Properly stored popcorn will maintain its popping quality for years. In fact, researchers have discovered grains of popcorn estimated to be a thousand years old in Peruvian tombs--and they still popped.
Kris Wetherbee grows 10 varaieties of popcorn on her 40-acre farm, Camelot, in the rolling hills of western Oregon.
Photography by National Gardening Association
As a consumer, you can choose from yellow or white kernels, with yellow being more available. But as a home gardener, your choices include colorful red, blue, black, and even multicolored varieties. And, as popcorn connoisseurs know, definite taste differences exist among them.
As its name suggests, popcorn is corn that actually pops, which it does only when cured correctly. Popcorn's kernels consist of nearly all hard starch with a small amount of moisture (13 to 14 percent), covered by a thin, hard shell called the enamel. When perfectly cured popcorn is heated, each kernel acts as a miniature steam engine. As pressure builds and the moisture inside expands, the kernel explodes, inside out. All popcorn is a shade of white inside, so once popped, even the colored kinds look similar.
Yellow popcorn explodes into snowflake or butterfly shapes with a light corn taste. It also yields up to 46 times its original kernel size (white popcorn expands 35 to 40 times). This may explain why commercial vendors prefer yellow popcorn; each pound of popcorn produces more volume. Popular varieties include 'Giant Yellow' (105 days to maturity), 'Robust' (103 days), and 'South American' (103 days).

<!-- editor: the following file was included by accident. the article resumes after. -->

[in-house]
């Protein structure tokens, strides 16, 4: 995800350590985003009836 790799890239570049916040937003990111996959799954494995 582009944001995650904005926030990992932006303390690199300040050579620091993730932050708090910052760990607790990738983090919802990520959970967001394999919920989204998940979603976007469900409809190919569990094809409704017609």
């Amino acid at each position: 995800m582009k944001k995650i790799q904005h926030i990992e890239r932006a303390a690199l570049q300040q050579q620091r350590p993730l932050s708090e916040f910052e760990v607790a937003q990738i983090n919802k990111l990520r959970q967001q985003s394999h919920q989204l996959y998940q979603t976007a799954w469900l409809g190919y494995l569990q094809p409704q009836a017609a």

White popcorn bursts into smaller white mushroom shapes that are tender and slightly sweet. Try 'Japanese White Hulless' (110 days), 'White Cloud' (90 days), or 'White Snow Puff' (90 days).
Colored popcorn includes red, blue, black, and multicolored varieties. These pop into tender nuggets with a range of nutty flavors. While colored varieties are shades of white on the inside, their colored enamel shows specks of color amid the popped kernels. Red varieties include 'Early Pink' (85 days), which tastes similar to yellow popcorn; 'Ruby Red' (110 days); and 'Strawberry' (100 days), named for its small mahogany-colored cobs that look like strawberries. The last colors you might think of for corn may be blue or black, but 'Shaman's Blue' (112 days) is a striking purplish blue, and 'Black' (80 days) pops to bright white with black accents and a crunchy texture. Multicolored varieties include 'Calico' (90 days), 'Carousel' (104 days), and 'Park's Color Corn Mix' (95 days).
Miniature popcorn yields 2- to 4-inch cobs, compared to the 6- to 8-inch lengths of regular-size varieties. Kernels and popped corn are similarly small and have a slightly nutty taste. Varieties include 'Miniature Blue', 'Miniature Pink', and 'Multicolored Miniature', all needing 100 days to maturity.
Each year Americans consume nearly 18 billion quarts of popped corn. Plain, buttered, seasoned with spices or cheese, rolled into sweetened balls, and even coated with caramel and nuts, it's become one of this country's favorite snacks.
Corn of various types was first cultivated in Mexico, and popcorn was probably the first type grown. In fact, ears of popcorn, some estimated to date back 5,600 years, were found 50 years ago in a bat cave in New Mexico.
Yet in this country, popcorn didn't necessarily start off with a bang. Native Americans are credited with introducing popcorn to the colonists in the 1600s, but the real awakening came at the Chicago World's Fair in 1893, when Frederick Rueckheim presented a tasty popcorn confection, which he marketed six years later as Cracker Jack. By 1914, the American Pop Corn Company began selling the first brand-name popcorn, Jolly Time.